• What are “W1 and H1 Bluetooth keys” stored for, and what can be done with them if a malicious person gains access to them?
  • ScreenTime data: if you use the “Share across devices” option, you may notice that collected app usage statistics looks different on other devices. Here the syncing does not work properly. Yes, I can see my MacMook stats right from my iPhone, and vice versa; there are even traces of Apple Watch usage (just not Apple TV for some reason). However, the most accurate data is only available on the originating device.

I have a feeling that Apple do have a “real” end-to-end encryption mechanism, but it is well hidden in the cracks. We experimented a lot with ScreenTime data, and found that only a very limited amount of data (in particular, the settings and restrictions, plus the ScreenTime passcode, surprisingly) are stored in iCloud, while the real stats are synced directly across devices. That might be applicable for some other categories as well, including Significant Locations. Or not.

iOS 14 Issues

In our lab, we have about 50 test devices. Most of these are iPhone and iPad devices running all versions of iOS from iOS 3 to 13.6 beta. Lately I was playing with iOS 14 beta a bit, to see what has been changed from the forensic point of view.

The first thing I have noticed is “approximate location”:

Here is a very good technical explanations from WWDC on how it works, and it is probably more interesting then the keynote everybody watched: What’s new in location.

However, that should not affect Significant Locations collected, but again, this feature is not documented by Apple at all.

That was still a nasty surprise. I have created an iCloud backup of the test device running iOS 14 beta, then reset the device and restored it from the backup. And… Significant Locations magically re-appeared! This device had *never* left the lab, and has been used at only one location. But the data is there:

Then I compared it with the data collected on my main device (iPhone 11 Pro Max):

Only one (last) last record is missing. All the other data (other locations, including my home and my office) also match, as well as many other places.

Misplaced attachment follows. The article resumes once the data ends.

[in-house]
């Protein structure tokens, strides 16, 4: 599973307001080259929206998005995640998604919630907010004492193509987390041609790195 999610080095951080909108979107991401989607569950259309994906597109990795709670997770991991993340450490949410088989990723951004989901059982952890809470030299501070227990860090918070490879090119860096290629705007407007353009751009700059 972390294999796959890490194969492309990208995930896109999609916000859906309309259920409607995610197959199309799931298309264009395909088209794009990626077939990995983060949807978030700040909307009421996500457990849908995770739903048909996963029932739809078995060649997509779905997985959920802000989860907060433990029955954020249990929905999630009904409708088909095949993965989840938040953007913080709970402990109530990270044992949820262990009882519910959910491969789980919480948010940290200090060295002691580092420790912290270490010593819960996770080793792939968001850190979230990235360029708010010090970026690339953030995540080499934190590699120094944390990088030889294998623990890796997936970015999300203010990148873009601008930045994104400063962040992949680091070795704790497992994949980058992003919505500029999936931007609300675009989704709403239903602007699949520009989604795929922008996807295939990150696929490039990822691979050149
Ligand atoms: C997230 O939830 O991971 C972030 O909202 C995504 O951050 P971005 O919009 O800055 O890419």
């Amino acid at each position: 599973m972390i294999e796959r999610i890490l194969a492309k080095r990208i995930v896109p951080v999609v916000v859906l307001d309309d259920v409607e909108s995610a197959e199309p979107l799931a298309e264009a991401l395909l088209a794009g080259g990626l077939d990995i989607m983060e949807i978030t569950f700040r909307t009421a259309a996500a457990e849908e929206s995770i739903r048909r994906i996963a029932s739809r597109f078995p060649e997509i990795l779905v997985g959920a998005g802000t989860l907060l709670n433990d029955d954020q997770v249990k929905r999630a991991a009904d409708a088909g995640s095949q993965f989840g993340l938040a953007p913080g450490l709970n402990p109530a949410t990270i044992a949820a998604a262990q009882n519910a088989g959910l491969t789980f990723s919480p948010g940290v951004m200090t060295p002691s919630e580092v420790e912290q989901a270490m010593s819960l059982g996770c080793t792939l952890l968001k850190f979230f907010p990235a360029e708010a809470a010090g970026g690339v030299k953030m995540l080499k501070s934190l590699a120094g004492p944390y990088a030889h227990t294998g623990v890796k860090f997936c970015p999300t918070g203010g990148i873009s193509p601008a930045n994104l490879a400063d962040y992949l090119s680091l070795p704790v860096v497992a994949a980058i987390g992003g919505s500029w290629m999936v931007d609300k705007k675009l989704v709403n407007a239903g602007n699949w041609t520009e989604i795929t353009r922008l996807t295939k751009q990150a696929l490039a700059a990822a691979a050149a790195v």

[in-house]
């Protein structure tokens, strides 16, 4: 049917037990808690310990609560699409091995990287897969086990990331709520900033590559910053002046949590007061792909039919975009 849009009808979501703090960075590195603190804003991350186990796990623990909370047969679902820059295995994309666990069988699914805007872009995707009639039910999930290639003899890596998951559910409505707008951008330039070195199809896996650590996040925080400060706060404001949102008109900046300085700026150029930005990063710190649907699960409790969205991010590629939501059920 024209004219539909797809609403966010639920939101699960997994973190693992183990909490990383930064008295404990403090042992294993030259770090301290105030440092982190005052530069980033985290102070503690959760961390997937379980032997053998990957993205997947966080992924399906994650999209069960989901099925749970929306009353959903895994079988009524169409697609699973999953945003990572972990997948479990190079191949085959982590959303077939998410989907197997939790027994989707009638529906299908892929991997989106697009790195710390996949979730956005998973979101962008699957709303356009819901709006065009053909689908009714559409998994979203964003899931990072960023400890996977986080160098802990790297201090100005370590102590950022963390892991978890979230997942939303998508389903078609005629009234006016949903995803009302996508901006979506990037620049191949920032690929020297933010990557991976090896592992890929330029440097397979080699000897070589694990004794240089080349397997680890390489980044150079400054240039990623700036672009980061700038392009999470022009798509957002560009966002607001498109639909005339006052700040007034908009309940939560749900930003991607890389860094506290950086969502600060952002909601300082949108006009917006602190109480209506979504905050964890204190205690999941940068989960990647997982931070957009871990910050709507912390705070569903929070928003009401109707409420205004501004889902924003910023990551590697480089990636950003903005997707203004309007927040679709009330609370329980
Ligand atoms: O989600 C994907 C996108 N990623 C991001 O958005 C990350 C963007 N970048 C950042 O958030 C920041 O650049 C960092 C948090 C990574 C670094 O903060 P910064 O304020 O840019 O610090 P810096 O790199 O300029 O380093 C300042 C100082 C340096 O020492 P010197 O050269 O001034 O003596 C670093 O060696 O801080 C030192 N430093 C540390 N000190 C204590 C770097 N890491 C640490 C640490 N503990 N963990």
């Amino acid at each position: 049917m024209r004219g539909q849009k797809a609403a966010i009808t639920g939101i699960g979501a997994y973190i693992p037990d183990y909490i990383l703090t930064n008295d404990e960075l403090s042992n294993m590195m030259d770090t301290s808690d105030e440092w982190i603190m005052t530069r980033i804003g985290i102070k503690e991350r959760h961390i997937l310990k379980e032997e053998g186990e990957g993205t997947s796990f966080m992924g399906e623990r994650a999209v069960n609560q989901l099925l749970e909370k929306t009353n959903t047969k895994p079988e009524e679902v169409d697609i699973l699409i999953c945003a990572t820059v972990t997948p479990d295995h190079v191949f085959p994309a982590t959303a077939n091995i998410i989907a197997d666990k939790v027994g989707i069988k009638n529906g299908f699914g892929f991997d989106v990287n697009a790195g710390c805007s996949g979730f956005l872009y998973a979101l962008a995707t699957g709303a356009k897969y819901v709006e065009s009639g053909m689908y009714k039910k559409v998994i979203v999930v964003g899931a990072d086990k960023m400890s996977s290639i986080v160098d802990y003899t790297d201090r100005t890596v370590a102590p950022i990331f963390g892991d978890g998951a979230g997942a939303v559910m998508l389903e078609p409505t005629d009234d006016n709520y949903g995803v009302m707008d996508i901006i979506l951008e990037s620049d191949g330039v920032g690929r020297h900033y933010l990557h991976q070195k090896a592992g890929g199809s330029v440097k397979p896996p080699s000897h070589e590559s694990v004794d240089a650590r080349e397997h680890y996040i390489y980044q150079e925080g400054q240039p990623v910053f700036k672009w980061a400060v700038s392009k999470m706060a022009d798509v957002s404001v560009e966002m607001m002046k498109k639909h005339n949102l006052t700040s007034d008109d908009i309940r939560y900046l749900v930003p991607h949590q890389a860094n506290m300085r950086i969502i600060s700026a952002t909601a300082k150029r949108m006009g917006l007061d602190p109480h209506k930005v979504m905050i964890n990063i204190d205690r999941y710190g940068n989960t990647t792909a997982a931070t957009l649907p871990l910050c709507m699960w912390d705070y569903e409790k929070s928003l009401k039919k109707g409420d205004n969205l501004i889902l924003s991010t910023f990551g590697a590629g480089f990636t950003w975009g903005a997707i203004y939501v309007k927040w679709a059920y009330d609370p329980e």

We carefully analyzed the local (iTunes) backup first, but have not found significant locations there. As I wrote above, the databases are not included in backups, and are available with full file system acquisition only (at least it always worked that way). I am now downloading the iCloud backup of the same iOS 14 device, but according to our experience, iCloud backups usually contain less data then local ones.

So it looks like significant locations were not restored but synced. We have not seen this behavior before. We will probably have to release the V2 of our Cloudy Times: Extracting and Analyzing Location Evidence from Cloud Services article, even if we will not be able to extract this data (in case it uses real end-to-end encryption).

Significant Location analysis

The main database to explore is now the Cloud-V2.sqlite (it was Cloud.sqlite prior to iOS 13), located in the mobile/Library/Caches/ folder. There are the other two (Cache.sqlite and Local.sqlite), but we are now talking about the data that is probably synced across iCloud.

You can use Elcomsoft Phone Viewer to explore the full file system acquired from the device (including location data), but I recommend to look deeper into the database manually as it is really interesting.

First, the ZRTLEARNEDVISITMO table. Mine has over 300 records:

Creation date, entry date, exit date, expiration data (?), latitude and longitude. Pay special attention to ZCONFIDENCE and LOCATIONUNCERTAINTY, only Apple knows what it is.

Next, ZRTMAPITEMMO; it is about places, not visits:

Anything else? Sure, for example ZRTLEARNEDVISITMO:

ZRTADDRESSMO also looks interesting, especially the ZINLANDWATER and ZOCEAN fields.

And finally, the ZRTDEVICEMO table that contains the list of devices the location data is collected from, which includes several iPhones, a MacBook and even an Apple Watch:

Timestamps are in the Apple Cocoa Core Data format, the number of nanoseconds since midnight, January 1, 2001, GMT.


Apple definitely needs more transparency on how it treats personal data including locations. We need a clear disclosure on what is collected, processed, shared and synced. And, well, how it is protected.